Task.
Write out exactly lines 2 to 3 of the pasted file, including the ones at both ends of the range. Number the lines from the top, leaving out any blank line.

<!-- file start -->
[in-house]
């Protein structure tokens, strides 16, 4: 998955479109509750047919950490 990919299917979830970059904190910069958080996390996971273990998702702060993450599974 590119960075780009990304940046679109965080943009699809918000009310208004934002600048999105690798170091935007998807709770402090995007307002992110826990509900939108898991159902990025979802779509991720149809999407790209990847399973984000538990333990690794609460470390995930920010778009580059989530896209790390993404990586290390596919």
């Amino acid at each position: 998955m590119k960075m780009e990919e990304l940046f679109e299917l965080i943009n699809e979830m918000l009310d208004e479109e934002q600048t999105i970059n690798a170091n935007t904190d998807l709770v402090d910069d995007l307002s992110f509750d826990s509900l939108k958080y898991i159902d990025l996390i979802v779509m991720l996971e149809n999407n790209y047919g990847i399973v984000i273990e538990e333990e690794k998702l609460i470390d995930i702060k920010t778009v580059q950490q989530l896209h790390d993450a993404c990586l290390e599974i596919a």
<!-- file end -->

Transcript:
């Protein structure tokens, strides 16, 4: 998955479109509750047919950490 990919299917979830970059904190910069958080996390996971273990998702702060993450599974 590119960075780009990304940046679109965080943009699809918000009310208004934002600048999105690798170091935007998807709770402090995007307002992110826990509900939108898991159902990025979802779509991720149809999407790209990847399973984000538990333990690794609460470390995930920010778009580059989530896209790390993404990586290390596919």
């Amino acid at each position: 998955m590119k960075m780009e990919e990304l940046f679109e299917l965080i943009n699809e979830m918000l009310d208004e479109e934002q600048t999105i970059n690798a170091n935007t904190d998807l709770v402090d910069d995007l307002s992110f509750d826990s509900l939108k958080y898991i159902d990025l996390i979802v779509m991720l996971e149809n999407n790209y047919g990847i399973v984000i273990e538990e333990e690794k998702l609460i470390d995930i702060k920010t778009v580059q950490q989530l896209h790390d993450a993404c990586l290390e599974i596919a």